An Interview with Nandini Harninath, Deputy Director of Operations of the Mars Mission, held at Pragyan 2017.
When we think of the India’s mission to Mars, many things cross our mind. Along with feeling of pride of a first time success achieved by our nation, some of us remember a picture of an enthusiastic group of women in kanjivaram saris and lab coats. Pragyan 2017 had the pleasure of hearing from one of these ladies, Nandini Harinath, the Deputy Director of Operations at the Mars Mission, who successfully steered the Mars Orbiter.
In addition to her eye-opening guest lecture at Pragyan on the Mangalyaan and the feats of ISRO, we had the opportunity of sitting down with her one-on-one.
She revealed that she never fathomed working at ISRO throughout her childhood. “For me at that point of time, I was watching science fiction movies, reading books, watching Star trek.” It was only much later that she found herself heading such an important mission at ISRO.
On the worldwide acclaim of Mangalyaan, Nandini Harinath says “It was a good thing that ISRO went public. It brought us to a new level and the entire world appreciated us and recognized our expertise.” Globally this meant a newfound respect for India as a leader in space travel. In India, this meant we all got to be involved with one of the greatest achievements of our country. In fact, Nandhini recounts, “My daughter was changing her WhatsApp dp based on what was happening. I even heard schools were watching the session.”
The Mangalyaan mission has taught us a great deal. On a budget smaller than the Martian movie and in a period less than a year we were able to send a satellite to Mars. According to deputy director of the mission, the most important lesson learned was “Nothing is impossible. There were so many countries that failed in their first tries. But we weren’t disheartened and we didn’t accept that.” She also emphasizes that none of this would be possible without teamwork from within the ISRO team and support from other countries.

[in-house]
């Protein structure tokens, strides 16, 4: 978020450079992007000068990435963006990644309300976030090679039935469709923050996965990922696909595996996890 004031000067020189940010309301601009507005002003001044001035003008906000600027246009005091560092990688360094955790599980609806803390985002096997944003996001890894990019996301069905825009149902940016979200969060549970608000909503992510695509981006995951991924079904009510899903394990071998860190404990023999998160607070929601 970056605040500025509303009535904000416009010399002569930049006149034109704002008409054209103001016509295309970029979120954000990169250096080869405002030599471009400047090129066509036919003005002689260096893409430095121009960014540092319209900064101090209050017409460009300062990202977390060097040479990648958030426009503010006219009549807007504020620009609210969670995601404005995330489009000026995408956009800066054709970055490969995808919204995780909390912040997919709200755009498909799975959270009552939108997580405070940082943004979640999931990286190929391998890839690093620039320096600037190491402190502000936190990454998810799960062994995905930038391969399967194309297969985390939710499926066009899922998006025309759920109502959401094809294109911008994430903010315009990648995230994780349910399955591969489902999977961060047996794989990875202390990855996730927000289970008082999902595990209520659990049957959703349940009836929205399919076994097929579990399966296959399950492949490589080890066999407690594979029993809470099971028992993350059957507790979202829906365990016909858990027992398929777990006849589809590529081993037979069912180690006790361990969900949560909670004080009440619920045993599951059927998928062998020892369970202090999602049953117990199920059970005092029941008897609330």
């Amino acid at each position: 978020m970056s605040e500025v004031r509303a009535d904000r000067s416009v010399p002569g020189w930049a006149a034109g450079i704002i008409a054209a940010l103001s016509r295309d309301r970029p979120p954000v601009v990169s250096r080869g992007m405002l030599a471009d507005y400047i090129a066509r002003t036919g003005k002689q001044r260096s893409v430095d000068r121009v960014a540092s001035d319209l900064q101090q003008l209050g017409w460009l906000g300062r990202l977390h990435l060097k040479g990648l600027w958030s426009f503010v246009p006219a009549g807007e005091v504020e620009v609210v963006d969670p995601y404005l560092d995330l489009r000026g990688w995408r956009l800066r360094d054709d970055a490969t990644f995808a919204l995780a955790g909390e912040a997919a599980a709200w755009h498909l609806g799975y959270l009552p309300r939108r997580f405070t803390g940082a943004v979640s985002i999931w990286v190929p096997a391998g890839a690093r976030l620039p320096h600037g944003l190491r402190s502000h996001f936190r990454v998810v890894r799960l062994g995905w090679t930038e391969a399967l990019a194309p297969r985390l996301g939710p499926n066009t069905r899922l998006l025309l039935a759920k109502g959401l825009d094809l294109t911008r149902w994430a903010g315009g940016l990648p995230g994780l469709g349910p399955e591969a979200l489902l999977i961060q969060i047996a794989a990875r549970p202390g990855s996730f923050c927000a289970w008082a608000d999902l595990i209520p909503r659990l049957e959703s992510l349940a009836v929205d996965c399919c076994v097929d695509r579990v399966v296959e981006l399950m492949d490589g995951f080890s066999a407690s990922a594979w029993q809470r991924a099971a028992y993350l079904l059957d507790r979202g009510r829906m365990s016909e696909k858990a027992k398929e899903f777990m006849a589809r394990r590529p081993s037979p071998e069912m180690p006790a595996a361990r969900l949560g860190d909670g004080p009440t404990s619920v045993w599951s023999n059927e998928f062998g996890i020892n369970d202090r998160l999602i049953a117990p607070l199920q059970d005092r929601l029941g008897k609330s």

“I would like to be known as a scientist, not a woman scientist.”
On ISRO, Nandini notes that although there are significantly more men than women, she is proud to work at an organization that shows no gender discrimination. This can be seen in the numerous women scientists involved with the Mangalyaan mission. She says she never feels any different as a women in the field because she is treated equally. Nandini expresses, “I would like to be known as a scientist, not a woman scientist.”
Nandini doesn’t believe anything is holding back women from entering the field. She says, “It’s a myth that women aren’t interested in math and science.” She is a role model to all the girls out there with big aspirations. She tells them, “All of you should have a dream. But make sure you have a passion to drive that dream. It’s not going to be easy. You won’t always get success wherever you go. You have to be persistent. It may sound cliche, but that’s all it is.”
Nandini hopes in the future ISRO will open itself to students. She would like to see students involved with projects in space research. As of now, all graduates have to take a centralized exam to enter the organization.